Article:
The potential impact of Brexit on unregistered designs could be significant to the retail and design industry, because the industry relies heavily on unregistered design rights. This is because of the fast turnaround of clothing ranges, which can sometimes make the cost and process of obtaining registered protection for fast moving fashion designs seem unfeasible.
Currently, a business or individual in the UK can benefit from two types of unregistered design rights: a UK unregistered design right and an EU unregistered design right. Both of these rights arise automatically, without the need for registration:
- The UK right can give up to 15 years of protection for designs; however, its scope is more limited than the EU right, in particular because it does not apply to surface decoration. By way of example, this meant that Lambretta Clothing Company were unable to claim an unregistered design right in the positioning of white stripes on a “retro-vintage” tracksuit top.
- The European right automatically protects qualifying designs for a shorter three-year period. It is available to anyone, regardless of nationality, provided the design in question is “first made available to the public” within the EU. Critically, the protection is broader than the UK right, and provides additional protection for the appearance of a product resulting from its hue, lines, texture, surface decoration, materials and/or ornamentation.
The worry is that, in a post-Brexit world, British designers will only qualify for the more limited UK unregistered design protection, unless they (i) make a positive decision to ensure that their designs are always first made available in the European Union (which will obviously, post-Brexit, exclude the UK) or (ii) seek (and pay for) registered protection.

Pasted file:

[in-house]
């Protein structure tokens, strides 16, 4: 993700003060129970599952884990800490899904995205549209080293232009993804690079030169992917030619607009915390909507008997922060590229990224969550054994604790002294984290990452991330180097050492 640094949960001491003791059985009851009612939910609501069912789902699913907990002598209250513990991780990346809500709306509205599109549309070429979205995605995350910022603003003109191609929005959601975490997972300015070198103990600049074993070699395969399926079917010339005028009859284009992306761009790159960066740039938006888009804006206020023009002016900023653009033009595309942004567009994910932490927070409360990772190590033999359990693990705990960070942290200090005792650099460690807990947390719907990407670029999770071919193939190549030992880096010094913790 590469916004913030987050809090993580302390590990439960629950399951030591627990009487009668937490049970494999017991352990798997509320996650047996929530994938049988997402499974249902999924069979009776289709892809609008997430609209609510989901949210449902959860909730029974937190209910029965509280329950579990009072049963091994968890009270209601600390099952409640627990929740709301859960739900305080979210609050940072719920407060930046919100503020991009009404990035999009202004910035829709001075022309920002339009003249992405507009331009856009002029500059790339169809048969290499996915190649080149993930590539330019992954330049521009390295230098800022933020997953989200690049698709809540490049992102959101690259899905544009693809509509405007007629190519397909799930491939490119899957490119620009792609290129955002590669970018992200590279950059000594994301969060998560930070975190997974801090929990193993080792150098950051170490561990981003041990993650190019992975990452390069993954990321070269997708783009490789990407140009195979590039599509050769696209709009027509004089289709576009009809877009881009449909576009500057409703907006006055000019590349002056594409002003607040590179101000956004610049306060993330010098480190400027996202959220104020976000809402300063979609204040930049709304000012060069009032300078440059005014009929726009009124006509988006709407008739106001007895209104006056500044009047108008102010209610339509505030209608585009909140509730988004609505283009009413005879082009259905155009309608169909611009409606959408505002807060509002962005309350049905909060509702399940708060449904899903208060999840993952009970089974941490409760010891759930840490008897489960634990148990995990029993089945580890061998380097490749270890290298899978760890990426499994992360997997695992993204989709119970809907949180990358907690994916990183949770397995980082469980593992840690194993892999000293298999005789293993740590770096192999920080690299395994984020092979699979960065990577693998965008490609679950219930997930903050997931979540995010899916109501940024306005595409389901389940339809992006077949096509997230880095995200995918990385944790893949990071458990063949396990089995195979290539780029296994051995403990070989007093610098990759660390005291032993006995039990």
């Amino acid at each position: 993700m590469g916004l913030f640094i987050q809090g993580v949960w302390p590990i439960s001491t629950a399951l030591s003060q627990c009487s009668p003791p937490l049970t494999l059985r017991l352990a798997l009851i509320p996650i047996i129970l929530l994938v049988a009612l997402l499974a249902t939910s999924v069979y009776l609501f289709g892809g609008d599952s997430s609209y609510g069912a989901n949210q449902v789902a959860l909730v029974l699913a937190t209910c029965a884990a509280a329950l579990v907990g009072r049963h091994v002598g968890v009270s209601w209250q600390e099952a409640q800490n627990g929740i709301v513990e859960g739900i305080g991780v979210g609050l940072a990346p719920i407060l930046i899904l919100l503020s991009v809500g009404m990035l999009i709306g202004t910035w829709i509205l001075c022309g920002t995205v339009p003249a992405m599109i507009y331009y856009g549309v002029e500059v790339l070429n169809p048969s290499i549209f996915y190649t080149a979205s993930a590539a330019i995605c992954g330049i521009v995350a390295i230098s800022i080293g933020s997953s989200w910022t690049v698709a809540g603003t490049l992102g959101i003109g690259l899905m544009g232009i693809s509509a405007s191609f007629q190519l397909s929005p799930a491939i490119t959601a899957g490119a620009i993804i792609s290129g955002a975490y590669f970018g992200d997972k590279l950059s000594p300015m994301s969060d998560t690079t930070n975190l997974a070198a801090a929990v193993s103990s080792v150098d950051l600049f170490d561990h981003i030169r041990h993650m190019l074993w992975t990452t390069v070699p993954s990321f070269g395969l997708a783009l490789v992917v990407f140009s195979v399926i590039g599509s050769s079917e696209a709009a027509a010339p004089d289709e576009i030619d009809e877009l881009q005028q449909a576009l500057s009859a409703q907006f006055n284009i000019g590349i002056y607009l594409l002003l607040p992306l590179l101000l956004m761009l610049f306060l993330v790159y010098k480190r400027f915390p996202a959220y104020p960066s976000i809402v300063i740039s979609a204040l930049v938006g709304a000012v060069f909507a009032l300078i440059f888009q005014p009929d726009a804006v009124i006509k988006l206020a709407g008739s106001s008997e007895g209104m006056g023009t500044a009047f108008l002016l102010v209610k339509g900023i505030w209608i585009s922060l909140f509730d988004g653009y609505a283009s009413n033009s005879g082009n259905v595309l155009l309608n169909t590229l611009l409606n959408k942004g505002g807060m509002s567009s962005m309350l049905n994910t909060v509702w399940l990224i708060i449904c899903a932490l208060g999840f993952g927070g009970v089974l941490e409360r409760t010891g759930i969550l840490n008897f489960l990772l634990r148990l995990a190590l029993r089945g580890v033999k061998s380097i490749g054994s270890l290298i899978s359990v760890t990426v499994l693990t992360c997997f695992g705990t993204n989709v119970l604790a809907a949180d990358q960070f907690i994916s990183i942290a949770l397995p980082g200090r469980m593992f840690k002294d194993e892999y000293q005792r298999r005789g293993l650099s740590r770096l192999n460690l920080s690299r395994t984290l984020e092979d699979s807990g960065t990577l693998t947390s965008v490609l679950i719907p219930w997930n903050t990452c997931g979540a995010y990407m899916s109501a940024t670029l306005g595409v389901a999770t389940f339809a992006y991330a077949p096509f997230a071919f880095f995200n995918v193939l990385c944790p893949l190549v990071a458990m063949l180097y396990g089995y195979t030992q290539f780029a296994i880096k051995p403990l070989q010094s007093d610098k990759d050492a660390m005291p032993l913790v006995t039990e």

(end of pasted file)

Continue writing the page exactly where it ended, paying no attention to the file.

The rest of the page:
The British Fashion Council has raised this as a particular concern in its recent written evidence provided to the British House of Lords European Union Committee in March 2017. The Committee was considering what would amount to a “good” free trade deal between the UK and the EU, for sectors other than the financial services sector.
In its evidence, the British Fashion Council argued: “London Fashion Week is one of the world’s leading international trade showcases for the country, which happens biannually for both womenswear and menswear. It contributes to London being one of the ‘big four’ fashion capitals alongside New York, Paris and Milan. LFW has a reputation for both established brands, entrepreneurs, future brands and as a launchpad for new emerging talent.”
It goes on to conclude: “Whilst UK-based designers will still be able to rely on [unregistered design protection] in the EU, this will only be on the basis that the relevant designs are first disclosed in the EU. Businesses will therefore be forced to show/disclose their designs first in the EU in order to rely on [unregistered design protection] in the EU, effectively closing down London Fashion Week as a platform to promote British businesses.”
Resolving this problem is not straightforward. The UK could expand the scope of its unregistered design right, but designers might still prefer to exhibit first in the EU (as the EU right is likely to be more valuable to them than the UK right due to the EU market being larger). A deal whereby the EU treats the UK, for design right qualification purposes, as part of the EU might be desirable for the UK industry, but would likely be politically very difficult to achieve.